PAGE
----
Katie Taylor: I Want To Be Involved In History-Making Fights

Katie Taylor wants the big names now.

As a pro, she is considered the first woman to main event a major venue in the UK, the main eventer of the first televised women’s triple header, and of course the first undisputed women’s lightweight champion of the four-belt era.

“I’ve always wanted to break boundaries and be a history maker, from the very very start. When I started boxing as a ten-year old, boxing for women wasn’t even allowed, it wasn’t even a legal sport in Ireland. To be involved in the very first women’s fight in Ireland was special, that was something I fought for from a very early age. I have tried to break boundaries and make history in my sport,” said Taylor. “I still absolutely love my sport. I’m still so passionate about it. I feel like I’m learning and improving all the time. I want to keep pushing back the boundaries, really. I still feel as passionate about my sport as ever.”

It was a sign of progress made that when Taylor walked to the ring in front of 20,000 fans in Leeds last Saturday to defend her titles against Jennifer Han, it felt normal.

But also, Taylor’s bout against Han, a mandatory challenger ordered by the IBF, was considered lopsided by oddsmakers.

“There’s still a lot more I want to do in the sport. I want to continue to win titles, I want to be involved in the biggest fights possible. I want to be involved in a big pay-per-view show maybe in the future,” said Taylor. “I just want to be involved in those big, big fights, those big names in women’s boxing. They’re the kind of fights that excite me and motivate me as well. That’s exactly what I’m training for, at the end of the day. I train for those big fights. I’m constantly in the gym, I’m thinking about those opponents, those fights. I just want to be involved in history-making fights.”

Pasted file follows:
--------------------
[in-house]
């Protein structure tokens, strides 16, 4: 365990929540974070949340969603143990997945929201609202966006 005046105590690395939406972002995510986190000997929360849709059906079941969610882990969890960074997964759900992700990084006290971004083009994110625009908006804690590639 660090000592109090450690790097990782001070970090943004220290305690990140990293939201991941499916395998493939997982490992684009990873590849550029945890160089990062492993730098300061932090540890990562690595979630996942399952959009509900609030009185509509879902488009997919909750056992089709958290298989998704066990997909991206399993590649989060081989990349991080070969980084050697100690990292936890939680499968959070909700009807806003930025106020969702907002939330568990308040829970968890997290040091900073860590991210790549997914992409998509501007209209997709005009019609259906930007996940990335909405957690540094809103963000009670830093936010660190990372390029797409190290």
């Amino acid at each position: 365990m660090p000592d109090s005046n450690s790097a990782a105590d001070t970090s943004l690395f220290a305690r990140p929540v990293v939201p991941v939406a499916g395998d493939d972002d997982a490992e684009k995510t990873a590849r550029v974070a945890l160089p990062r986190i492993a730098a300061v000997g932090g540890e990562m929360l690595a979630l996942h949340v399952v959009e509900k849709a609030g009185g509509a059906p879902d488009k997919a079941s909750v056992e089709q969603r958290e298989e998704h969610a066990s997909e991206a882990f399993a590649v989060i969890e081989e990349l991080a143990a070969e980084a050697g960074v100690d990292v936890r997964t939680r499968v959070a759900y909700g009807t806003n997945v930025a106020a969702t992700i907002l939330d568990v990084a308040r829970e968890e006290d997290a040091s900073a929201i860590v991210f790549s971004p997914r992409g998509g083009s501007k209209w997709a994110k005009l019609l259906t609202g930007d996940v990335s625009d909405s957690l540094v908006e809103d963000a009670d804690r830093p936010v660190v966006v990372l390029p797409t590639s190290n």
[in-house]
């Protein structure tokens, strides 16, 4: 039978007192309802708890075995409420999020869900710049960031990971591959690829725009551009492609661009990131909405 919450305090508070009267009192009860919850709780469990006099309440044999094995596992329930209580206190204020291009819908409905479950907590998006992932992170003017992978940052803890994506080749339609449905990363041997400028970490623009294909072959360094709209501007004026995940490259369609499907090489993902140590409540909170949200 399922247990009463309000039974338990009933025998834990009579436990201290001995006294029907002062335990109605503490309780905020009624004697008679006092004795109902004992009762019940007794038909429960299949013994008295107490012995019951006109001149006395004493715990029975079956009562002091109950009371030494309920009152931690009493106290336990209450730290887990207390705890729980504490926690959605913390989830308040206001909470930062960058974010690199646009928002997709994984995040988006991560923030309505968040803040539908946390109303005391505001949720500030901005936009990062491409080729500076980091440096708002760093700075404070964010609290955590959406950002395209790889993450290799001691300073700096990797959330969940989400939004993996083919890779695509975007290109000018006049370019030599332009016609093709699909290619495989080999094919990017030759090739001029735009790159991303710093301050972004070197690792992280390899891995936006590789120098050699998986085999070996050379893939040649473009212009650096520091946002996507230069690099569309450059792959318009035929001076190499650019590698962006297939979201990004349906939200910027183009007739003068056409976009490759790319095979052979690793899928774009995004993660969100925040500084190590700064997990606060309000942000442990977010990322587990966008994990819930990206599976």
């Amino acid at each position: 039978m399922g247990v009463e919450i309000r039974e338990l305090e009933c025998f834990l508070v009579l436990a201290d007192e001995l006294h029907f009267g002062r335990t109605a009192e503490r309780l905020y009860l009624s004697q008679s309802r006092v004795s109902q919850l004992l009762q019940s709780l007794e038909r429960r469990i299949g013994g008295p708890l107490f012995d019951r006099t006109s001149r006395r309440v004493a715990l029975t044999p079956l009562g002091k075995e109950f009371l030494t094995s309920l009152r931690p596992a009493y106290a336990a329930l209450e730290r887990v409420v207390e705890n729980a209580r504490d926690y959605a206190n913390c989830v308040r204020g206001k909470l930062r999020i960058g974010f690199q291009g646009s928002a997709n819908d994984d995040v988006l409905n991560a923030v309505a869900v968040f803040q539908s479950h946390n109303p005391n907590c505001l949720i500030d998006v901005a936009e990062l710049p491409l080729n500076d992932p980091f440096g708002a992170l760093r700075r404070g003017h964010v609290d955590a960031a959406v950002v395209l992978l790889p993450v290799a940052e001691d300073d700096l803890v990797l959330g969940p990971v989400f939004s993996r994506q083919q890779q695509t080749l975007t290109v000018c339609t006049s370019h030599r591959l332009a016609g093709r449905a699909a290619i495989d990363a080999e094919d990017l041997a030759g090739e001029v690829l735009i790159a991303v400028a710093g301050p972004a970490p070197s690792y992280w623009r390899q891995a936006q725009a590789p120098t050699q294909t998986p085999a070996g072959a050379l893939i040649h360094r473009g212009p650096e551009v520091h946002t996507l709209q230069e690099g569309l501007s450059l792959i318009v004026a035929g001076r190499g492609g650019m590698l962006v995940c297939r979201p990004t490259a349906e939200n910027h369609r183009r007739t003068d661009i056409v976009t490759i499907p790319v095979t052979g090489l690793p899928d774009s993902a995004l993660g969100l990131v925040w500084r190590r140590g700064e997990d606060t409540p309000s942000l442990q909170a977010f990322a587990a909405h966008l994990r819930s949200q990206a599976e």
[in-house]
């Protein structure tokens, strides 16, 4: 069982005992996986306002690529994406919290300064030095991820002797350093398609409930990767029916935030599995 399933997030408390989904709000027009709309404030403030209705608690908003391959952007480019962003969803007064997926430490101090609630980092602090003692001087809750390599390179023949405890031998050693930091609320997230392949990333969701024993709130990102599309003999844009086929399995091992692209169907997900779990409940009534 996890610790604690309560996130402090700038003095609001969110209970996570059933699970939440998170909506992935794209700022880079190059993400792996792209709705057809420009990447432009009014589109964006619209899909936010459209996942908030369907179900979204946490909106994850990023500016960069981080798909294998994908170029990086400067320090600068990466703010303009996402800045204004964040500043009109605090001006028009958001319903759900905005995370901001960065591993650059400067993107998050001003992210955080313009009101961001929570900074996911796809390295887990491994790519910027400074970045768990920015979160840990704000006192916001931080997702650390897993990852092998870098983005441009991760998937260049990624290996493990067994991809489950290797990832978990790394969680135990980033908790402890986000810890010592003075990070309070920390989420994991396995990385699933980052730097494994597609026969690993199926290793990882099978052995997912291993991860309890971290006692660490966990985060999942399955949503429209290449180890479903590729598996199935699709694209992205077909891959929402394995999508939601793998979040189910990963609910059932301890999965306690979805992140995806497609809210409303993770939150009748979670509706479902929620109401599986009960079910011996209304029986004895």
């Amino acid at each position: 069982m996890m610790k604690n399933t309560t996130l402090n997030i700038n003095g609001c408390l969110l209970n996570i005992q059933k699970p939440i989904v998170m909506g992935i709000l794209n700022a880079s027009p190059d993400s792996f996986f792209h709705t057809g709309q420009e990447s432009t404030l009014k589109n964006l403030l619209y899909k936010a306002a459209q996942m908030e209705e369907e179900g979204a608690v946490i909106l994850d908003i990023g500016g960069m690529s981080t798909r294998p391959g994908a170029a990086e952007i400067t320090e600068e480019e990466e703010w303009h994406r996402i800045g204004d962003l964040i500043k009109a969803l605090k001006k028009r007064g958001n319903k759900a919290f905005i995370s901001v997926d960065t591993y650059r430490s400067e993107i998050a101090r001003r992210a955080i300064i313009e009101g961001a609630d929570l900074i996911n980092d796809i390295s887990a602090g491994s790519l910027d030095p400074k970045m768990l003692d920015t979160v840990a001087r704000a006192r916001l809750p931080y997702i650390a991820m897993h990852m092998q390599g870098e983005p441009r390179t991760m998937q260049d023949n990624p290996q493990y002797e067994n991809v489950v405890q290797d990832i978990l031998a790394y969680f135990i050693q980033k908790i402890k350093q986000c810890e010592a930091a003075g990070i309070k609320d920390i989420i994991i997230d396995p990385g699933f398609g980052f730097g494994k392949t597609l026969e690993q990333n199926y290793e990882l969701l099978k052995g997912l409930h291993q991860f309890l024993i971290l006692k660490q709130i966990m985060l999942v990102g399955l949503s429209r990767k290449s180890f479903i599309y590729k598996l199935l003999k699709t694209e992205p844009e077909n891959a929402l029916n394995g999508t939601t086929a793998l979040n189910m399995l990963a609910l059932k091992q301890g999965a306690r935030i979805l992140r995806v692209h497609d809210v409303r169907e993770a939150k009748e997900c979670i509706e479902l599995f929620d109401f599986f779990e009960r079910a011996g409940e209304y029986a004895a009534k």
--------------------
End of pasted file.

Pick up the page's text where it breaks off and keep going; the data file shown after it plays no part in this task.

But the fight most fans want to see, above even those clashes, is one against Amanda Serrano. Serrano has had her own historic career, collecting world titles across seven weight classes.

“She has done great things in the sport as well over the last couple of fights, and I think her name is bigger than ever before. I think this fight is bigger now that it was when it was actually scheduled a year or two ago,” said Taylor. “The fight was scheduled a couple times before and they’re the ones that actually pulled out. I guess the ball is in her court if she actually wants the fight or not, I know she wants to unify the division right now, but hopefully that fight can happen really, really soon.”

The fight is indeed bigger now than it would have been when it nearly materialized in 2020, when it also likely would have happened in front of little to no audience due to the pandemic.

It was suggested to be made for headline on St. Patrick’s Day in New York City, at Madison Square Garden. 

“It’s amazing how far women’s boxing has come, even since I turned pro. Even in the last five years, in such a short period of time, it’s been absolutely incredible, we’ve bridged the gap so much, in so many different areas,” said Taylor. “Even looking at some of the 10 and 11-year olds on the videos hitting the pads, the next generation are absolutely outstanding fighters. I’m so excited to watch their future.”

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